Good question. Lets take a look at the software agreements. I reckon the consumer needs to agree to cede all claims in case the software is causing hardware issues by confirming legal agreements before installation.
     
  7. sracer macrumors 604

    sracer

    Joined:
    Apr 9, 2010
    #132
    Right... this is why it is Apple's fault. The person I was responding to dismissed blaming Apple as simply something that MacRumors people do. I gave a short response as to why it is valid to place the blame at Apple's feet.

    An operating system should not allow an application (firmware and low-level drivers excluded) to damage the hardware it is running on. If something like Adobe Premiere Pro can cause physical damage to the speakers or circuitry, then that is a failing on Apple's part.

    The same would be true if Photoshop caused the LCD panel on the Macbook Pro to permanently display only grayscale.
     
  8. Christian Jánský macrumors newbie

    Christian Jánský

    Joined:
    Feb 7, 2019
    #133
    This is PRECISELY what happened to me as well although I am not even aware I've used Premiere at all. My 2016 MBP has actually been repaired (= the top case incl. speakers) two times and the problem always came back (so the third time now). Seems like the last few generations have really, really botched speakers. Would be delighted to have it replaced under some Apple quality program, but pretty doubtful.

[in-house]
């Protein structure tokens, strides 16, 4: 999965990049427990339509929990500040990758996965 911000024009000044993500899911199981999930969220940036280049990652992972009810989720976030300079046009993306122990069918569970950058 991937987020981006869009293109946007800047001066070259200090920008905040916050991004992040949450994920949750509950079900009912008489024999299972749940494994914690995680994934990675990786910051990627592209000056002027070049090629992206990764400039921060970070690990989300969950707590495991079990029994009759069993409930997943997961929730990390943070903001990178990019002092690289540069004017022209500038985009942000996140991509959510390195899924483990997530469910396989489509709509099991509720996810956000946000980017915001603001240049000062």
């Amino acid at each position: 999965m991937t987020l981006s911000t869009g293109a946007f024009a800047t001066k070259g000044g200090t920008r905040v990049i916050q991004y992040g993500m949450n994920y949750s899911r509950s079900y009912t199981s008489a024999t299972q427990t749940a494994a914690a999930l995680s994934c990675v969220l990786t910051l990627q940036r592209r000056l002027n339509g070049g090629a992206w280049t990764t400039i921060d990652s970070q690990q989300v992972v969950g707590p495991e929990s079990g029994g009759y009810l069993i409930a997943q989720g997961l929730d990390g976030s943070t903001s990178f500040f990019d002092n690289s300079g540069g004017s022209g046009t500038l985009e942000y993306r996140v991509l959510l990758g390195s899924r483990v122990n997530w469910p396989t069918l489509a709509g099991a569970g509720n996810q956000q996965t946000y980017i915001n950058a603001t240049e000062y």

9. SarcasticJoe macrumors 6502a

    SarcasticJoe

    Joined:
    Nov 5, 2013
    Location:
    Finland
    #134
    Bose is kind of infamous for using some pretty flimsy paper drivers in their overpriced speakers, but even their speakers are durable enough that a really horrid noise like this won't physically damage them.